On April 8, 2014 Microsoft ended support for Windows XP after a great 12 year run. When you really think about it, 12 years is a really long time in the technology world for an operating system to survive. Other systems are seen being updated every few years which makes sense due to the ever changing capabilities of technology. There has been a history of the consistent cycle from the Windows operating system of great versions followed by what some would say are flops. When you find something that works for you, you tend to stick with it. I still have computers with Windows XP loaded on them because they just work. However, there are some precautions I must take to try and protect myself. Fortunately, the machine is really just a test machine and not my main computer.
You might be wondering what it means to say that it is end of life. Basically, it means that Microsoft will no longer supply updates or patches for the operating system. Of course, they did break this rule shortly after the end of life by supplying a patch for Internet Explorer for Windows XP. This is out of the ordinary and has created a divided crowd as to whether they should have done that or not. On one side, they are helping protect people that are still running the out of date operating system. On the other side, they are supporting people to continue to run this out of date operating system.
So should you upgrade your computer if you are running Windows XP? The simple answer is to recommend updating to a newer operating system. Understanding that the system still works and is stable, there are many concerns around using the system. First, of course there is the issue of no more security updates. That poses a significant risk because the attackers are going to start looking at the patches that come out for the newer operating systems trying to identify which ones are in shared components with Windows XP. They can then use these against Windows XP users because they know the system won’t be patched.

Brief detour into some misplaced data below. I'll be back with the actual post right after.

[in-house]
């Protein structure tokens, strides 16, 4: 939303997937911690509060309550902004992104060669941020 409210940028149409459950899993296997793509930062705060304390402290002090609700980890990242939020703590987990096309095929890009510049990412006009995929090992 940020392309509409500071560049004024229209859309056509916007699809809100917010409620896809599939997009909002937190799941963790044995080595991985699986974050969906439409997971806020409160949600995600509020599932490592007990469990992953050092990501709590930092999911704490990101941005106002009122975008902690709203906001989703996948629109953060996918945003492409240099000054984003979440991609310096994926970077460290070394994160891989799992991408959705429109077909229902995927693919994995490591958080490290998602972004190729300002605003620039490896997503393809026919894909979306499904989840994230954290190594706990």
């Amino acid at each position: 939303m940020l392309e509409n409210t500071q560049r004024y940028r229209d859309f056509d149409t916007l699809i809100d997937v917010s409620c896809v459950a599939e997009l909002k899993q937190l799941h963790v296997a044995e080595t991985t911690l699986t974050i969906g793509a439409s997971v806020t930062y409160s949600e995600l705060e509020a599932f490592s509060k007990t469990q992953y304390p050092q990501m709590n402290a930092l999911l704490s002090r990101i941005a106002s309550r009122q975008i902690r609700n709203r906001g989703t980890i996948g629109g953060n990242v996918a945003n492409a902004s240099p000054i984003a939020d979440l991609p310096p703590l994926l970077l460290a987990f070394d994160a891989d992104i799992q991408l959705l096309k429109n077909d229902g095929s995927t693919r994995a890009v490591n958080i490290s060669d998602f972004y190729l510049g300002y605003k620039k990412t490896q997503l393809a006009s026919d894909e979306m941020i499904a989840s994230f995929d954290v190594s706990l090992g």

The second issue is just finding supported applications. For example, Internet Explorer 9 and above are not supported on Windows XP. Not only do these newer browsers have better security features, they also support new browsing features. We will start to see web applications that only support the newer browsers. Of course, at this time you can install FireFox or Chrome onto your system and that would still work. At some point, those may stop being supported on Windows XP as well.
Keep in mind that many attacks to the end user are performed through the web browser. An attacker getting you to open a malicious URL that takes advantage of a flaw in the browser, java, flash, or some other object. One option a die hard Windows XP fan can take is to stop using Internet Explorer and use an alternative browser, but that is not a full solution. There are many sites talking about how you can extend the life of Windows XP, just do a simple Google search.
From a user perspective, I understand the difficulty of upgrading the Windows operating system. It has never been a painless process and can be very time consuming and difficult. Even worse, what hardware is your computer running and do they support Windows 7 or Windows 8.1? You have to determine what options you have before you determine which course of action to take. Maybe you can just upgrade the OS. Maybe you need to get a new system and migrate files over to it. It is important to make sure that you take the time and work with someone knowledgeable to make the upgrade seamless.
For companies, we need to look at what our upgrade plans are. Microsoft was very open about when the operating system was going to reach end of life. Companies had plenty of warning. There are always reasons why the upgrade hasn’t happened, legacy applications, cost, etc. Set up test systems to ensure that all the applications needed to do business work as expected. You don’t want to just upgrade and then find out business is stopped because that critical application doesn’t work. You don’t want to have a gaping hole sitting on your network.
While it is not the end of the world, Windows XP’s end of life is significant. It was/is a great operating system with a lot of support and with the UI changes that were made with Windows 8, it is no wonder people are hesitant to upgrade. Look at your alternatives, be aware of the life cycles, and find out what the next operating system will be. We don’t want to be early adopters, but we also don’t want to be living on outdated technology.